Bloodmarked by Tracy Deonn

Bloodmarked by Tracy Deonn

Tracy Deonn did not disappoint with the next installment of the Legendborn cycle! I wanted more information on Bree’s Blood and root crafting, and I got it in Bloodmarked! I think Deonn reimagining the concept of bloodlines and highlighting the ancestral lines of Black women in a series that has been so popularized is phenomenal.

We start the book right after the events of Legendborn with Bree recovering and walking through the memories of her ancestors. Bree must be protected as the true awakened scion of Arthur, but she wants nothing more than to be out there with her friends preparing for Camlann and searching for Nick. The Regents come to witness Bree take her oath, but all of a sudden, it is not so clear who Bree’s enemies truly are, and Bree finds herself running for her life.

Several themes stood out to me while reading Bloodmarked. One theme, like I said, was talking about the ancestral lines of Black women. Lineages for white people are easily traceable, well-documented, and often a source of pride. We see how the bloodlines of Black Americans get very complicated because of slavery. Documentation was reduced to first names. Families were split up and sold to different parts of the country. Even as in Bree’s own ancestry, paternity was also the result of violence, but  Deonn brings up this nuance several times throughout the story, and it directly juxtaposes the very strict and straightforward way Legendborn obtain their power.  

Another theme that stood out to me was the way we honor our ancestors. The way Black folx and white folx talk about what we inherit from our ancestors is very different. Black American’s ancestry is rooted in a lot of pain and trauma. We draw on the strength they developed in order to survive the terror of their time to keep surviving. They ran so we could rest. White people, on the other hand, claim a lot of dignity and honor from their ancestors. It was a privilege and high honor to be Legendborn, and many of the white families used this to gain power and influence over others.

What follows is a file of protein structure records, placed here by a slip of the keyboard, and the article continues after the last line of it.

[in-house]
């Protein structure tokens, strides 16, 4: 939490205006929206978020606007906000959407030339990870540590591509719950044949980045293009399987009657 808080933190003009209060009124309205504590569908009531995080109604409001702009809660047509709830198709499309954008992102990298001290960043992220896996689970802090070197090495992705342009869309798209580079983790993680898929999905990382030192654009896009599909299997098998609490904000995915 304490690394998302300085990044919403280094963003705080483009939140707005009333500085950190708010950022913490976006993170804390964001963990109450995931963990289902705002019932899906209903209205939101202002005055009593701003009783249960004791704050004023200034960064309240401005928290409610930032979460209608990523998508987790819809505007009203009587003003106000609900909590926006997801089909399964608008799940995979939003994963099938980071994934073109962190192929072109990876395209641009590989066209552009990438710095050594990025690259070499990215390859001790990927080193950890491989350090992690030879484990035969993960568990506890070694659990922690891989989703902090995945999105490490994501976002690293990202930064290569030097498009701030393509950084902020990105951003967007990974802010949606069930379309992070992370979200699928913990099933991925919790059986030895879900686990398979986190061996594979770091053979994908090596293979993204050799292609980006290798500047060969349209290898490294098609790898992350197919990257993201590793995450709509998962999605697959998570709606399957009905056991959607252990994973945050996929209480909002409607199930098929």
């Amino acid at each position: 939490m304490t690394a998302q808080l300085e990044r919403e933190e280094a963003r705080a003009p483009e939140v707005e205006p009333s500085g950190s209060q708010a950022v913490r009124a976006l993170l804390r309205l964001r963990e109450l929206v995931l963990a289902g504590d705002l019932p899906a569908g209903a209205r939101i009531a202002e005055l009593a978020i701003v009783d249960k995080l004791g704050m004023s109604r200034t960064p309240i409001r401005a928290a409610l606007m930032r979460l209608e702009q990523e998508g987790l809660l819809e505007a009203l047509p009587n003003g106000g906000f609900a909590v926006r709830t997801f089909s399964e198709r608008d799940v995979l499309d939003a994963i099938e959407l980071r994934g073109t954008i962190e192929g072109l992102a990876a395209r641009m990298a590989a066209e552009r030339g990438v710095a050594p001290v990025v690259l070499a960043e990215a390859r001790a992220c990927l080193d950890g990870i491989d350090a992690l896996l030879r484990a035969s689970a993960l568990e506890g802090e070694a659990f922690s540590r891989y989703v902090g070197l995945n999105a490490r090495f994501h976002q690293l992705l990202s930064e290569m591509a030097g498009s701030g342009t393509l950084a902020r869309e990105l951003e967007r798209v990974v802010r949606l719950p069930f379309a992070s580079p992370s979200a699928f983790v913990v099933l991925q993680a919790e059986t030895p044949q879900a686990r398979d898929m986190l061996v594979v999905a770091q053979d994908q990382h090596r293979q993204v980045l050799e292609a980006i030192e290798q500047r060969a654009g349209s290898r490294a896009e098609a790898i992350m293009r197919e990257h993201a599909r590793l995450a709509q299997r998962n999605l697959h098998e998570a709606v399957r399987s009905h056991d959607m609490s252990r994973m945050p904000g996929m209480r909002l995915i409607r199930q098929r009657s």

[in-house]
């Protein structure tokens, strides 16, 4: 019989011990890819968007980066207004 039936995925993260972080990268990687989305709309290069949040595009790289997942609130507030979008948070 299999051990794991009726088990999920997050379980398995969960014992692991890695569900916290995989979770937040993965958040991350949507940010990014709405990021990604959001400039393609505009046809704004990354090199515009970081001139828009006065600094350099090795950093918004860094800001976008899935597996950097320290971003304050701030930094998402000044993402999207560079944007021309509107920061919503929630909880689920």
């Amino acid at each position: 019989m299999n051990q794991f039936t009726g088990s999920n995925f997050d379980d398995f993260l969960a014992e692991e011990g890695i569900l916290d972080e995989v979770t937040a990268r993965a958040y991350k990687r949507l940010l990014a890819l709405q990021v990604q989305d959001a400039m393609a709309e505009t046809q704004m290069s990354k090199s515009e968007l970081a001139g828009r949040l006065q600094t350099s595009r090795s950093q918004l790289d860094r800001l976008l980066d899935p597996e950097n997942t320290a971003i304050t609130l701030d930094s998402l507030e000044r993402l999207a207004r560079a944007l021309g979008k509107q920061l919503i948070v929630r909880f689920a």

A final theme that stood out to me was the idea of oaths. A line one of the characters, Samira, says in the book is “Black folks don’t need oaths to take care of each other”, and this really stayed with me. The Legendborn take oaths to protect their scion, and if they do anything to harm that scion or let that scion die, their oath will kill them. Individualism and competition are significant parts of white supremacy values. The oaths serve as a way to ensure the bloodlines are protected. However, in communities of color, collectivism, fictive kinship, and community care are valued, especially as a result of white supremacy terror. In Bree’s mother’s ancestral line, the women are seen sacrificing themselves to take care of their daughters, no oath required.

This series does an amazing job tackling these concepts and integrating them into an engaging story for younger and more mature readers alike. This series feels more digestible to me than many other fantasy series. And I have to remind myself that these are 17-year-old boys that make me blush (Team Sel, for the record, although it did flip back and forth so many times)-- Tracy, can you please digress and write an adult novel with a good love triangle like this for me?

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